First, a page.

What You Need To Know About CouchSurfing
There were a number of confused reactions this weekend at the NYT Travel Show by the more senior members of the audience when the speakers would get into such things as Facebook, Twitter, and Foursquare. But there was perhaps no greater confusion (and sometimes indignation) than when the topic turned to CouchSurfing.com.
Of course, for most travelers, CouchSurfing is just one of the many tools in their arsenal for budget and immersive travel. The opportunity to lodge free and, more importantly, to make new friends and live like a local is a no-brainer. However, the idea of shacking up in some stranger’s house still causes many to shy away from the world’s largest travel social networking tool.
But, like British humor and soy milk, the preconceptions are quickly dispelled with just a little explanation. Stephen, over at GoMad Nomad, recently tackled this very subject.
Steve (I can call him this, I bought him a happy-hour priced beer) points out that though a great majority of surfers are in the sub-30 range, there are almost 50,000 over-50 participants (and many more in between).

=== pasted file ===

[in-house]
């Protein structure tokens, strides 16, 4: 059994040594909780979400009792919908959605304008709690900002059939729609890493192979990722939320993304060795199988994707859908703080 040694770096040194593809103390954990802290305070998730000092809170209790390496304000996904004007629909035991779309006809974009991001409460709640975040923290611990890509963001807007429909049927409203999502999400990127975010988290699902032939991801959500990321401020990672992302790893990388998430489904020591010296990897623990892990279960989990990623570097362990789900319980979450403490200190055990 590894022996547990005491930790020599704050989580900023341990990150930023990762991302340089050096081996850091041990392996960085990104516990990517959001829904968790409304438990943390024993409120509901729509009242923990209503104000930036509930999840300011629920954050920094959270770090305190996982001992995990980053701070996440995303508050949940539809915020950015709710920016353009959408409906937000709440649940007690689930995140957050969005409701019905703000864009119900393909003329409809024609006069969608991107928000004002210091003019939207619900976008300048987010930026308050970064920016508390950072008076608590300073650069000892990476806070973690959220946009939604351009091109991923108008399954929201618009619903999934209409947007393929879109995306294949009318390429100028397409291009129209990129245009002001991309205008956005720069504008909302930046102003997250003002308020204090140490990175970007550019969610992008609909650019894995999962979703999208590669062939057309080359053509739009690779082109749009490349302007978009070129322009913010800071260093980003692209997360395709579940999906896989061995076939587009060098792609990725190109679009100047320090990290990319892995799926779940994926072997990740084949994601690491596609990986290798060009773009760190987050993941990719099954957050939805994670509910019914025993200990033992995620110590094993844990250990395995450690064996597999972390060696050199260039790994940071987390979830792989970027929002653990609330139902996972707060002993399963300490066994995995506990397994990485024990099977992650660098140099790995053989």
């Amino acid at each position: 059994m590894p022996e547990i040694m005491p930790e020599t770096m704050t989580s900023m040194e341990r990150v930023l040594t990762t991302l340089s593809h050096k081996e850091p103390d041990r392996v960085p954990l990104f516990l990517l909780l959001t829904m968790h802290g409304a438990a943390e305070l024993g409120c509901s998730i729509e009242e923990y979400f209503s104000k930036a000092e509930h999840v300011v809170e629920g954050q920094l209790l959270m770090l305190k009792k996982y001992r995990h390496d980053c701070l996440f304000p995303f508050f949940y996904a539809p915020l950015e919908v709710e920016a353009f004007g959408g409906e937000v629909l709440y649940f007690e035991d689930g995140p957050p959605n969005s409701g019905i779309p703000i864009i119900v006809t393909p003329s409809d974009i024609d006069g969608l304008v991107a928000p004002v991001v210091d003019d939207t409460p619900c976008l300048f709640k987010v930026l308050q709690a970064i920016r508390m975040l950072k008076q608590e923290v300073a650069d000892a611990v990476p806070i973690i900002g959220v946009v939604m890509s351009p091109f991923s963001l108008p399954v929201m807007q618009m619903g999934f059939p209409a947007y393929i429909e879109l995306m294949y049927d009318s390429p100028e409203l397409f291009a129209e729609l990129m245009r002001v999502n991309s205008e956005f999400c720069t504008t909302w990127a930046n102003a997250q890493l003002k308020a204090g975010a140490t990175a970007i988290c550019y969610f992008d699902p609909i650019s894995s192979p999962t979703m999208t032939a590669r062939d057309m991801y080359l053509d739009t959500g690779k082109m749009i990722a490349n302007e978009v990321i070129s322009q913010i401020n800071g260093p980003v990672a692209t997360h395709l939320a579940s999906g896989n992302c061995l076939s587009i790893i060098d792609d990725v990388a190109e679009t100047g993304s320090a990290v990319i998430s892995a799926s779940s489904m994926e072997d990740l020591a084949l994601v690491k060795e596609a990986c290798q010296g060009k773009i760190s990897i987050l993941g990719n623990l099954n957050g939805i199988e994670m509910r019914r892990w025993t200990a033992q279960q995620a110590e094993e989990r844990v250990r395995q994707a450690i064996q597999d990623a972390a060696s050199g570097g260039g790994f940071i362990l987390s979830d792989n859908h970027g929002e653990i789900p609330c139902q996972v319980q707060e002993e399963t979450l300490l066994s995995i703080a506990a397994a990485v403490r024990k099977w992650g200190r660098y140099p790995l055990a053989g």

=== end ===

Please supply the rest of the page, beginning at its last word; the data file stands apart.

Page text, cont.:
Steve explains (as many of us have experienced), that couches are often the exception not the norm. Most people are offered up beds in spare rooms, futons, and an some occasions, their own guest house.
What Do You Owe?
Well, it depends. “You aren’t required to give your host anything . . . You may want to show up with a bottle of wine, treat them to dinner or a drink, or cook for them. There have been certain times traveling when I was financially inadequate and could only offer my in-kind contribution of making their house/apartment cleaner than I found it.”
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My own experiences with the site have been incredible. I’ve used the site to meet new friends everywhere from Bogota, Dublin and Stockholm. I stayed gratis in Cork and Montreal (see the above couch), and I’ve hosted and became great friends with surfers from Canada, Ukraine, and Australia. In fact, almost every traveler I’ve met has had a positive story to tell about the site. Feel free to share your own experience below.
For Stephen’s full article click here.